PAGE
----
Even though some might say that Syroco is tacky, I like it because it's inexpensive and the creative possibilities are endless. The character of even the most over the top, elaborate pieces can be completely altered by paint, making them work as an accent or counterpoint in rooms of all sorts, from the simplest or most modern, to rustic or traditional. There's something for nearly everybody.

When you’re decorating on a budget, start with a Syroco shape you like and just add color(s). Black paint, for example, turns Syroco into wrought iron. The ubiquitous gold finish looks much different (and far more subtle) with a verdigris patina. Or, as in the case of this mirror, use a bright color. Imagine Syroco pieces in varying shades of white in a shabby chic room...

The Syracuse Ornamental Company remained in the Holstein family for several generations, and at one point was the world’s largest producer of decorative wall accessories. It passed through several owners until 2004, when it was bought by Vassallo Industries of Puerto Rico. The company closed the plant in 2007 after increased material and operating costs made the business too unprofitable to continue. Although the company may be gone, Syroco lives on in countless homes, including ours. Maybe a Syroco piece can find a place in your home, too.

Tuesday, January 3, 2012

Customized Mustards


Roger always takes his lunch to the job, along with a snack or two to keep his energy level high.  Sometimes there’s a remnant of our dinner the night before that makes a good lunch, but most of the time he has a sandwich. One of the things I do to make his sandwiches more enjoyable, and to decrease the amount of mayonnaise that he otherwise would slather on both pieces of bread, is to create special mustards. 

I admit to being “frugal”, so I start with inexpensive store brand mustards and modify them. Once you start customizing mustards, you’ll see how easy it is to create your own versions, and how limitless the creative possibilities are.  These mustards also make a perfect base for quick, easy and delicious salad dressings and sauces.

Here are some of Roger’s favorites. For all but one of them, no cooking is required. I add salt and pepper to taste.

Sundried Tomato Mustard
1 plastic bottle Dijon mustard
½ cup sundried tomatoes (drain and rinse if packed in oil)
½ tsp red pepper flakes, or more to taste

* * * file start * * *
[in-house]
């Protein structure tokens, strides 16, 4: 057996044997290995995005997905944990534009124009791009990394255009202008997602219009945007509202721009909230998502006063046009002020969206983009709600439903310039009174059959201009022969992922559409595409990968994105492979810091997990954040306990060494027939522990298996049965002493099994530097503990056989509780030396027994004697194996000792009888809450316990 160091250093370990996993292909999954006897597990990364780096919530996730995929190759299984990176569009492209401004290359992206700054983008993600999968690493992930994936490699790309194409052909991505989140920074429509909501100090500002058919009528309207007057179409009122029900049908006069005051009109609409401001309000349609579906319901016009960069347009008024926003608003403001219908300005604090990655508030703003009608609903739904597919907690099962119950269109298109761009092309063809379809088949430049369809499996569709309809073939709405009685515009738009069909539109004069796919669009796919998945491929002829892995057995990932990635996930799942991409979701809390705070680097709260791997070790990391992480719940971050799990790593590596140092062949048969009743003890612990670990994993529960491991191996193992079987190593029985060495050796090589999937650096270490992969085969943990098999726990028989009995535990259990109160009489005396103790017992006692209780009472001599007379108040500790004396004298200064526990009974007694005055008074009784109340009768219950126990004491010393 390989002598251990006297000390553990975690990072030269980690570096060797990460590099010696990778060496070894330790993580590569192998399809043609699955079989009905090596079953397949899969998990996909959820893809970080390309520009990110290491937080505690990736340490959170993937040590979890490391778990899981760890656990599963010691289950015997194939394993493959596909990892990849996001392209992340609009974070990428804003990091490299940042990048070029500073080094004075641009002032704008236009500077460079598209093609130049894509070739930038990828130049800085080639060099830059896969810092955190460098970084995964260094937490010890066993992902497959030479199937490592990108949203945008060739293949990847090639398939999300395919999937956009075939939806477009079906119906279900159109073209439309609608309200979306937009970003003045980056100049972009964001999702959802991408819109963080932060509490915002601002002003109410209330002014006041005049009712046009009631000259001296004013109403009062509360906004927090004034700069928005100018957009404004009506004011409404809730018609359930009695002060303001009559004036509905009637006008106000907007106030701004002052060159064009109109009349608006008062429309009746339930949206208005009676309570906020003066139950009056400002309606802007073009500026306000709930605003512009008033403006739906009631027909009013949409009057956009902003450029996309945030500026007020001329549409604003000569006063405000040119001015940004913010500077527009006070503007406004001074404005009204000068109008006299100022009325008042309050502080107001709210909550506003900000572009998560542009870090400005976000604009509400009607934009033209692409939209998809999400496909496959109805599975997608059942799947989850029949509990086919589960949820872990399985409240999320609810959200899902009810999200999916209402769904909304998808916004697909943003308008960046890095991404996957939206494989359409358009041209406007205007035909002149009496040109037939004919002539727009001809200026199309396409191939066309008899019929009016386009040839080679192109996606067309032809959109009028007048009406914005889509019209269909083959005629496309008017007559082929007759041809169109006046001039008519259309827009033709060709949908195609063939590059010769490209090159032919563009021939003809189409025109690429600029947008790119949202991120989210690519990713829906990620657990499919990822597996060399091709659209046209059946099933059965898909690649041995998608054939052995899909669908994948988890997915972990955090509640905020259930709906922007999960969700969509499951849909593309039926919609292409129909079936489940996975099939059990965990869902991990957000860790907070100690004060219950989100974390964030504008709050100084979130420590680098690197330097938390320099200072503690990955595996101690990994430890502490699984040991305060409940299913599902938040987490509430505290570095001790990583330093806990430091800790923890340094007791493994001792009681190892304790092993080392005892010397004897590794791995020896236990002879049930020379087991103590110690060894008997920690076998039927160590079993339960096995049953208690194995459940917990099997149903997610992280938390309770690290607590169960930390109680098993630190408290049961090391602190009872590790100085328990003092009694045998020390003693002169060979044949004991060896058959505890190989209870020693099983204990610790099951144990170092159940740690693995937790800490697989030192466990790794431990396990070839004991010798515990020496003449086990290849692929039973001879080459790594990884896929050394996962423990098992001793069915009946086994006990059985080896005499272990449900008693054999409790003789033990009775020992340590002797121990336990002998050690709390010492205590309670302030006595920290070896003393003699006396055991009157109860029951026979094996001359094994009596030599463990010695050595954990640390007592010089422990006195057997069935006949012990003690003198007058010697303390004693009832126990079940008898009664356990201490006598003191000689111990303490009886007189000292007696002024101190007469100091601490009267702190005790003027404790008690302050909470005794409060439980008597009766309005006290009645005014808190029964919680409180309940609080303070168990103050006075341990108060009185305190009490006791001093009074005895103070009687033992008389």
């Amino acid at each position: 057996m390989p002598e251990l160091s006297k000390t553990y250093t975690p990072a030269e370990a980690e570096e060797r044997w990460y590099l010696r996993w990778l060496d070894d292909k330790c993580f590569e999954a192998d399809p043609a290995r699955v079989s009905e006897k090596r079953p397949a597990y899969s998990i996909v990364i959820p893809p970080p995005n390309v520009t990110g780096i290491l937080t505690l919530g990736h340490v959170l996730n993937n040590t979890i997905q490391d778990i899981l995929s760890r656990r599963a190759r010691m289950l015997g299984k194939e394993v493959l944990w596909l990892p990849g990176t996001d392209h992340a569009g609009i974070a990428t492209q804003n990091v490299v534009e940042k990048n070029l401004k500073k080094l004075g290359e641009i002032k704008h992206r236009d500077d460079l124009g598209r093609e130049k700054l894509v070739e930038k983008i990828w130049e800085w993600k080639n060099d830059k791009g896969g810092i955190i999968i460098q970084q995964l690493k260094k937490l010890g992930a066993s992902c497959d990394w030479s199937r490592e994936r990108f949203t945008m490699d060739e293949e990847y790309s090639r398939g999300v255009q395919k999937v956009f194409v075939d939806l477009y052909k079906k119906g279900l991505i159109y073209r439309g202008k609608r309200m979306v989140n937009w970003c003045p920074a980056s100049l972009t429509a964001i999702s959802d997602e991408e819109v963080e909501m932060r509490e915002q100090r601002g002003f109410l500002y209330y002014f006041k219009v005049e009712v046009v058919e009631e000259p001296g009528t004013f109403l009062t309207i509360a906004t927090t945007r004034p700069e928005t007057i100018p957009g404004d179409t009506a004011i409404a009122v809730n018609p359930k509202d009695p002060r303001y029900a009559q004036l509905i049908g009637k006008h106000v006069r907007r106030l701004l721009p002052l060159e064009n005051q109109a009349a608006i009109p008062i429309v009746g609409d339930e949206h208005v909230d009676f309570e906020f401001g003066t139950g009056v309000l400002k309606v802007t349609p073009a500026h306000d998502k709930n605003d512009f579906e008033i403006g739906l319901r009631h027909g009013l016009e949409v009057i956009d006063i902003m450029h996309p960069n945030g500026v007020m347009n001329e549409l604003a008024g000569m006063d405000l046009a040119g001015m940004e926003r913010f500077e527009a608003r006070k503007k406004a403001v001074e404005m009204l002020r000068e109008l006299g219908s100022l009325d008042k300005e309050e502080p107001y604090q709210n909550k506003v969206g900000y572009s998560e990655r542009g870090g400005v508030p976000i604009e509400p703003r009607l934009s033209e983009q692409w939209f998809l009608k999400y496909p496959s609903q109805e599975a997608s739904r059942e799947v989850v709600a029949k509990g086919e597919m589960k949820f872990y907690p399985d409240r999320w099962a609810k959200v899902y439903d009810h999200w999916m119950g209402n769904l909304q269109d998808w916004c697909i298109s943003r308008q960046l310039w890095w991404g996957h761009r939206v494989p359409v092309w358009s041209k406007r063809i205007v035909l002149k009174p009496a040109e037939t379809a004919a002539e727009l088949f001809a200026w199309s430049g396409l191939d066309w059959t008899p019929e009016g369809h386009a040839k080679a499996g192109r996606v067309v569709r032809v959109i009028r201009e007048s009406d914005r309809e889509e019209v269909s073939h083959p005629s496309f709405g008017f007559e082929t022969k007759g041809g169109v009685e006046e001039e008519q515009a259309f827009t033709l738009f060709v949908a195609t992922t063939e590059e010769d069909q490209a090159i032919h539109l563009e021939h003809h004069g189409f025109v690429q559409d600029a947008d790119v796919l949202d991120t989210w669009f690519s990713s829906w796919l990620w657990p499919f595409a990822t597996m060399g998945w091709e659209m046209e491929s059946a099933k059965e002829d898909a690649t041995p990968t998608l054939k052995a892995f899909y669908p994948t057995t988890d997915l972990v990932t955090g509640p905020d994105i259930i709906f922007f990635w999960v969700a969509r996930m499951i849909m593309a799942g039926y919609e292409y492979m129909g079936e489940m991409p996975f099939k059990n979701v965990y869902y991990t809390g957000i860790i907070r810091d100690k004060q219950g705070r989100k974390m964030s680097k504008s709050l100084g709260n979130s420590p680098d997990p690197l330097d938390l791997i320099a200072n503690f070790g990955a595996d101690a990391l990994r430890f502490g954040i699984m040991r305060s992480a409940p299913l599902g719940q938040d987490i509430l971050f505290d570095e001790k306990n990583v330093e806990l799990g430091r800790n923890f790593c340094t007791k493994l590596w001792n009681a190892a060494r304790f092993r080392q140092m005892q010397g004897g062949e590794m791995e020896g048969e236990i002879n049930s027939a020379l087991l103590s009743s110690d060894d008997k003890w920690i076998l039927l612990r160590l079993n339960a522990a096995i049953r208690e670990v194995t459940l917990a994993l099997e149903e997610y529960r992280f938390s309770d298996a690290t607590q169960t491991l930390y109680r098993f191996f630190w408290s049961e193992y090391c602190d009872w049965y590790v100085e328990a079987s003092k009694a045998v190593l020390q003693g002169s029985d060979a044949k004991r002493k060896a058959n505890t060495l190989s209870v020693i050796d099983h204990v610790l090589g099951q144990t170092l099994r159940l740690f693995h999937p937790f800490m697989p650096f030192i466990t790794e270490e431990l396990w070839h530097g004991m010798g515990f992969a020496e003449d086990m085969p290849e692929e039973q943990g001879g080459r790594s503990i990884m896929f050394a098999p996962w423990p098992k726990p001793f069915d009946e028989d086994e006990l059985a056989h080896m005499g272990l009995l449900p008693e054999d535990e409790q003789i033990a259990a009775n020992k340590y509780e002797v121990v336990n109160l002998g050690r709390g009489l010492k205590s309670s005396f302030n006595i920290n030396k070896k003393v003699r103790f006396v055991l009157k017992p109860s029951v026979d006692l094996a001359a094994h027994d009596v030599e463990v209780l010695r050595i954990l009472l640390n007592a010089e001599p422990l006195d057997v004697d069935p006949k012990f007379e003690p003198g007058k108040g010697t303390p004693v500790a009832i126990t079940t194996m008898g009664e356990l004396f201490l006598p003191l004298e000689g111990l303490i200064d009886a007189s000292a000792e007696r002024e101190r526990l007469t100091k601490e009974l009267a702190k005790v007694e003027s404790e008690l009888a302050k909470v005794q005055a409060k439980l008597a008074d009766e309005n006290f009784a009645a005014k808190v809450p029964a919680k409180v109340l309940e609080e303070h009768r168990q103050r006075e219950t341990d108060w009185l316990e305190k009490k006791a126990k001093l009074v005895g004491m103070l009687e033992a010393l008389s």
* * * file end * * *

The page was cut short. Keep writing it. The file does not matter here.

1 tsp dried minced onions
¼ tsp garlic powder
½ tsp Italian herbs
Combine all the ingredients and refrigerate in a container with a tight lid. For variety I sometimes add chopped fresh parsley, roasted red Bell pepper and/or grated Italian cheese. 

Caramelized Onion Mustard (cooking required)
1 plastic bottle whole grain mustard
2 onions, chopped
1 garlic clove, minced fine
1 tbsp butter
1 pinch sugar
1 tsp fresh thyme
Salt and pepper to taste
Saute the chopped onions, garlic and thyme in the butter over very low heat, adding the pinch of sugar to help them brown, along with the salt and pepper. Once the onions are caramelized, blend in a food processor or a blender.  Refrigerate in a container with a tight lid.

Pear Mustard
1 plastic bottle of spicy brown mustard
½ cup pear preserves
2 tbsp ginger preserves

Raspberry Mustard
1 plastic bottle of Dijon mustard
 cup of seedless raspberry jam
1 tsp red pepper flakes (optional)

Cranberry Mustard
1 plastic bottle of Dijon mustard
½ cup dried cranberries
1 tsp red pepper flakes (optional)


Southwest Mustard
1 plastic bottle of spicy brown mustard
Taco seasoning and/or very well-drained salsa to taste

Asian Mustard
1 plastic bottle of Dijon mustard
¼ cup hoisin sauce or plum sauce
½ tsp soy sauce
½ tsp sesame oil

You could also create delicious versions with apple butter, roasted Bell peppers, pumpkin puree, crushed pineapple, etc. If you have a flavor inspiration, please share! 


Monday, January 2, 2012

This Apple Isn't Red

Many people think of  color as the property of an object, but color really is a characteristic of visible light, part of the electromagnetic spectrum, as perceived by the eye and brain.

We all, meaning man and beast, see color differently, and some of us don't see color at all, or we see only certain colors. Perception is the heart of the matter. I see a red apple, and perhaps you do too, but we should keep in mind that this apple isn't really red. It just as easily could be seen as blue, or another color. The personal nature of color perception might explain some of those color decisions that otherwise are difficult to appreciate!